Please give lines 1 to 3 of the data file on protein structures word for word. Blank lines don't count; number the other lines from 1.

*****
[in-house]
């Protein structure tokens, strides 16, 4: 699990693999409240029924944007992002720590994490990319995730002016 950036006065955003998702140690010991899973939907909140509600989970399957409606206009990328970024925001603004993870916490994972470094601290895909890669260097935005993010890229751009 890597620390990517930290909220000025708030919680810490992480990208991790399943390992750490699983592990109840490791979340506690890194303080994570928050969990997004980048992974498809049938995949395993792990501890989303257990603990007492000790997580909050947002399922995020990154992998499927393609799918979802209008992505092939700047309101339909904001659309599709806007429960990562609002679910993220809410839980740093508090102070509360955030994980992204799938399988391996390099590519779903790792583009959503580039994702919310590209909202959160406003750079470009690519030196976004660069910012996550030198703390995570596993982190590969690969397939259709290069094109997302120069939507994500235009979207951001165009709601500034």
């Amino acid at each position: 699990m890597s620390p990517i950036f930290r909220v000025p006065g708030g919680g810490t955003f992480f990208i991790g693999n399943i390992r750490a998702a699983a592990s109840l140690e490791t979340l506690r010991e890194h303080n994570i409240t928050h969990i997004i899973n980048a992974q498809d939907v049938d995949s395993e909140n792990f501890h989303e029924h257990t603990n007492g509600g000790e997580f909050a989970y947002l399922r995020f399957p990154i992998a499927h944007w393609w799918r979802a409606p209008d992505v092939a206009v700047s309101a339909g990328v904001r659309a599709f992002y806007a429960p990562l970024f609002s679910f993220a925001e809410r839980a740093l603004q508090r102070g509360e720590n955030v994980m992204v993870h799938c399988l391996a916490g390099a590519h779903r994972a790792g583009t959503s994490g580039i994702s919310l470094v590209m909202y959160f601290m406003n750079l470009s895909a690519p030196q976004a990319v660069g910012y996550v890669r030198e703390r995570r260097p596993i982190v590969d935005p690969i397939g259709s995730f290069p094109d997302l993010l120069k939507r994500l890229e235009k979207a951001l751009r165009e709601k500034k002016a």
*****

[in-house]
């Protein structure tokens, strides 16, 4: 699990693999409240029924944007992002720590994490990319995730002016 950036006065955003998702140690010991899973939907909140509600989970399957409606206009990328970024925001603004993870916490994972470094601290895909890669260097935005993010890229751009 890597620390990517930290909220000025708030919680810490992480990208991790399943390992750490699983592990109840490791979340506690890194303080994570928050969990997004980048992974498809049938995949395993792990501890989303257990603990007492000790997580909050947002399922995020990154992998499927393609799918979802209008992505092939700047309101339909904001659309599709806007429960990562609002679910993220809410839980740093508090102070509360955030994980992204799938399988391996390099590519779903790792583009959503580039994702919310590209909202959160406003750079470009690519030196976004660069910012996550030198703390995570596993982190590969690969397939259709290069094109997302120069939507994500235009979207951001165009709601500034």
């Amino acid at each position: 699990m890597s620390p990517i950036f930290r909220v000025p006065g708030g919680g810490t955003f992480f990208i991790g693999n399943i390992r750490a998702a699983a592990s109840l140690e490791t979340l506690r010991e890194h303080n994570i409240t928050h969990i997004i899973n980048a992974q498809d939907v049938d995949s395993e909140n792990f501890h989303e029924h257990t603990n007492g509600g000790e997580f909050a989970y947002l399922r995020f399957p990154i992998a499927h944007w393609w799918r979802a409606p209008d992505v092939a206009v700047s309101a339909g990328v904001r659309a599709f992002y806007a429960p990562l970024f609002s679910f993220a925001e809410r839980a740093l603004q508090r102070g509360e720590n955030v994980m992204v993870h799938c399988l391996a916490g390099a590519h779903r994972a790792g583009t959503s994490g580039i994702s919310l470094v590209m909202y959160f601290m406003n750079l470009s895909a690519p030196q976004a990319v660069g910012y996550v890669r030198e703390r995570r260097p596993i982190v590969d935005p690969i397939g259709s995730f290069p094109d997302l993010l120069k939507r994500l890229e235009k979207a951001l751009r165009e709601k500034k002016a």